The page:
The primary focus of economic development across America in recent decades has been the attraction and retention of businesses. Create an office park or industrial district, offer tax and other incentives, and lure companies to the site. Yet for much of America, especially the rural communities in which I have spent much of my life, that approach no longer works. Companies are simply not returning at a sufficient rate.
Fortunately, there is a better way. It takes more time but produces business and job growth organically that is rooted in the assets and resources of the local community and therefore not likely to leave town.
The solution is to create a locally defined environment or ecosystem of entrepreneurship -- a culture and structure that facilitates the flow of ideas, talent and resources to start and grow businesses that relate to a community's specific environment. Perhaps surprisingly, the very same communities that may not be able to attract existing companies provide fertile ground for startups. I've seen it happen repeatedly, and there's proof.
The key is for rural communities to recognize that they have valuable assets, one of which is the very nature of rural life. In an increasingly congested and impersonal world, there is great appeal to a close-knit community. The qualities associated with rural life are particularly conducive to the creation of entrepreneurial ecosystems and the free flow of information, skills and resources.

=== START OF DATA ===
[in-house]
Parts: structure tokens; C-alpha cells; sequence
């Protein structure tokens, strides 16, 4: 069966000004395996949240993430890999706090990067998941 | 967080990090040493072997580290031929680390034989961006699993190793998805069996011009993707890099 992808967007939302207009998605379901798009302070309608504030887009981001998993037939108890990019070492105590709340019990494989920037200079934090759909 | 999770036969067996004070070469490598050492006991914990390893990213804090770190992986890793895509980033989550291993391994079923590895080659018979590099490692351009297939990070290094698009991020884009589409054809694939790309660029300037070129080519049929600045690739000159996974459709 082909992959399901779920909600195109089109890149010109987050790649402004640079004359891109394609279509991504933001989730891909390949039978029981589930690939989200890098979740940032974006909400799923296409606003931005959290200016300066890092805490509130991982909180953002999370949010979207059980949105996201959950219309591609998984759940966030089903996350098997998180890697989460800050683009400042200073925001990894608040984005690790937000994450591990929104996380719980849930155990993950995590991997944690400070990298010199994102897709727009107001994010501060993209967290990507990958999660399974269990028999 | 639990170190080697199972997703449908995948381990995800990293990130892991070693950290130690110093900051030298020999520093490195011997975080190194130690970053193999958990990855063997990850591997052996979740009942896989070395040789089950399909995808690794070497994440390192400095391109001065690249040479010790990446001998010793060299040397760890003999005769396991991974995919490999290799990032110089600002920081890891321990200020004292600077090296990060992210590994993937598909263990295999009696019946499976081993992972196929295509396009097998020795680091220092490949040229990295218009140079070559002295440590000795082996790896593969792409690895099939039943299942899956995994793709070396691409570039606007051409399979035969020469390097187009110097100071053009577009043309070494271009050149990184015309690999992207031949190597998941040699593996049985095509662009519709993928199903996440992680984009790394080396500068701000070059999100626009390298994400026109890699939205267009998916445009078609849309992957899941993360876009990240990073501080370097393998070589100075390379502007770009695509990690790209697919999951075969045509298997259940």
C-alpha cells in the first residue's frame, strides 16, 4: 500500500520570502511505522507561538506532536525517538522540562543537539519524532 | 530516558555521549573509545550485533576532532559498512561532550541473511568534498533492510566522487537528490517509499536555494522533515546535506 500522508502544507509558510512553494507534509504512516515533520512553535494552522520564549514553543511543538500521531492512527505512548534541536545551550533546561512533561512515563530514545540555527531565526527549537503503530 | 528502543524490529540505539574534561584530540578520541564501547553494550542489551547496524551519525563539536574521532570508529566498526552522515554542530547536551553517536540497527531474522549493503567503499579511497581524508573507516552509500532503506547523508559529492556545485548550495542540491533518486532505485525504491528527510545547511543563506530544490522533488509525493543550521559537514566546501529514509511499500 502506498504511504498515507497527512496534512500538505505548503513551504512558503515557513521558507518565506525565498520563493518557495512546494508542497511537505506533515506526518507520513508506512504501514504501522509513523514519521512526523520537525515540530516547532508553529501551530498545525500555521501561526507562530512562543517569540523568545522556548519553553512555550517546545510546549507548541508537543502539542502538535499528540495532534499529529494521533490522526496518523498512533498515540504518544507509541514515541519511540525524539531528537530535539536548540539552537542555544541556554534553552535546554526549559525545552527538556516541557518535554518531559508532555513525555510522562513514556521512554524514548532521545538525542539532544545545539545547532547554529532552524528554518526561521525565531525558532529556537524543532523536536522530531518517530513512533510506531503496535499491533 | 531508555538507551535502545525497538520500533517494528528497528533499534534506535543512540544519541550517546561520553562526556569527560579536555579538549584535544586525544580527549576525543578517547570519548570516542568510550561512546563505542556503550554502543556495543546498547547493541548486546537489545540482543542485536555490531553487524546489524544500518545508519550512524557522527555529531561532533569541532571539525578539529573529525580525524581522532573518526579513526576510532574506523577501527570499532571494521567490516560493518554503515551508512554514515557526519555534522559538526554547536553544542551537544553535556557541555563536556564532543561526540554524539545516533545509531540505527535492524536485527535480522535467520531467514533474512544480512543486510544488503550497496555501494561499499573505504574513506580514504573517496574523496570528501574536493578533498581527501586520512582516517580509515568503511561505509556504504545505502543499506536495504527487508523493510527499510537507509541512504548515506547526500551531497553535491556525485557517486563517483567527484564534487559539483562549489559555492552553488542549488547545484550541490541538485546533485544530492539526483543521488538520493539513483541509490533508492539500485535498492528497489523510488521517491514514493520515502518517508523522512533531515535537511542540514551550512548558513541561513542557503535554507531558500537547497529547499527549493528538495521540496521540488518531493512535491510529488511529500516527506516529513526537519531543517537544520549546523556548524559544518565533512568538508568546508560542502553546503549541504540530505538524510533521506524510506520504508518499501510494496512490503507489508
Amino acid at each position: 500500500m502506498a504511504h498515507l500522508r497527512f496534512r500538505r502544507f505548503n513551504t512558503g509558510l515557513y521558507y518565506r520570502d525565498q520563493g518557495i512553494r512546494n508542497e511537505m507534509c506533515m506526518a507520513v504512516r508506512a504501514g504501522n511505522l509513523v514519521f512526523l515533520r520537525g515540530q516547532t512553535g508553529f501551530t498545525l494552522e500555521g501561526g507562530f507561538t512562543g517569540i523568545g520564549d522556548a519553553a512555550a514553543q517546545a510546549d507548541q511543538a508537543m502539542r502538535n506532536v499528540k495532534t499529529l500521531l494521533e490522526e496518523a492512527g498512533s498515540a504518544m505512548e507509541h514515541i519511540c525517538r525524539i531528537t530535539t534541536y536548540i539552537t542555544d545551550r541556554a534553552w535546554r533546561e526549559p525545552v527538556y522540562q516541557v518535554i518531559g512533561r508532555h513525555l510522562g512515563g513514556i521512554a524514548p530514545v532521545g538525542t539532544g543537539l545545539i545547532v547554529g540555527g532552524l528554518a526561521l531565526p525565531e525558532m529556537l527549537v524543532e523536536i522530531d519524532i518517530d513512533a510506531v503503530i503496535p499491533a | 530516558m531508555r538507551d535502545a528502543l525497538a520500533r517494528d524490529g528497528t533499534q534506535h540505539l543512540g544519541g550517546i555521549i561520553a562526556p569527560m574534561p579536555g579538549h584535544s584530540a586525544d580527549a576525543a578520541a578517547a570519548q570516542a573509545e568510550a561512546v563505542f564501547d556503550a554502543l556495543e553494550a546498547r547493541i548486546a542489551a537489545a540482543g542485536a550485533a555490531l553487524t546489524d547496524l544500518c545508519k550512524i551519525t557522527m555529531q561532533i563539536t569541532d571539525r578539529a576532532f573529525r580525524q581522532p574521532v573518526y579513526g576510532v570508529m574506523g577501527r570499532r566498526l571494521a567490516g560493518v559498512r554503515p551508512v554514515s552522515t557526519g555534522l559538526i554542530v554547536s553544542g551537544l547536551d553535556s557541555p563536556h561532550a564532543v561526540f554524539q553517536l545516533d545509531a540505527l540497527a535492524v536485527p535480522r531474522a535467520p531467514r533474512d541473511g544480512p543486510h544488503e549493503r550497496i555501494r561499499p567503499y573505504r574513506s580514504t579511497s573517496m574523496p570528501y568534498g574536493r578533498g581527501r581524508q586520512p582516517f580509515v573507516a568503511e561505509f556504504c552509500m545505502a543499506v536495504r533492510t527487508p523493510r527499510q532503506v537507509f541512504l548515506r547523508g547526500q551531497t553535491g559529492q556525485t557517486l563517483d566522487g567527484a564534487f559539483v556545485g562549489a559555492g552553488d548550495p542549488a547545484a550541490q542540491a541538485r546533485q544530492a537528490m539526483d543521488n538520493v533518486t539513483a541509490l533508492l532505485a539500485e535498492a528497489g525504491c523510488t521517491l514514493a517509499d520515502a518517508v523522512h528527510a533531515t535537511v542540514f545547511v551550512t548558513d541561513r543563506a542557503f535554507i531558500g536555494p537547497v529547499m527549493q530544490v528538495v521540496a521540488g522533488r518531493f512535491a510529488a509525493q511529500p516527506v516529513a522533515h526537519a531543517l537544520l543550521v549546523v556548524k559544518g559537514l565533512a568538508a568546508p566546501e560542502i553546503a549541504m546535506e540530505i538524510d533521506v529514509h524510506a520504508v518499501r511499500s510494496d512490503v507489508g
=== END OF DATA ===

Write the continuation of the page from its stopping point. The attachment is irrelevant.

The challenge is, first, to move away from the old approach, which is so comfortable for many government officials. But that approach takes time, energy and resources away from creating an entrepreneurial ecosystem.
Building such an ecosystem requires assessing local assets and resources, engaging people associated with them, and creating mechanisms for bringing those people and prospective entrepreneurs together, ensuring that the people involved are broadly diverse and building a collaborative vision with energetic buy-in.
While the two approaches to growth could theoretically coexist, and may at some level, most communities have limited resources and must choose one or the other. That choice is crucial but made easier in a digital age, when opportunities to create dynamic local environments exist to a remarkable degree.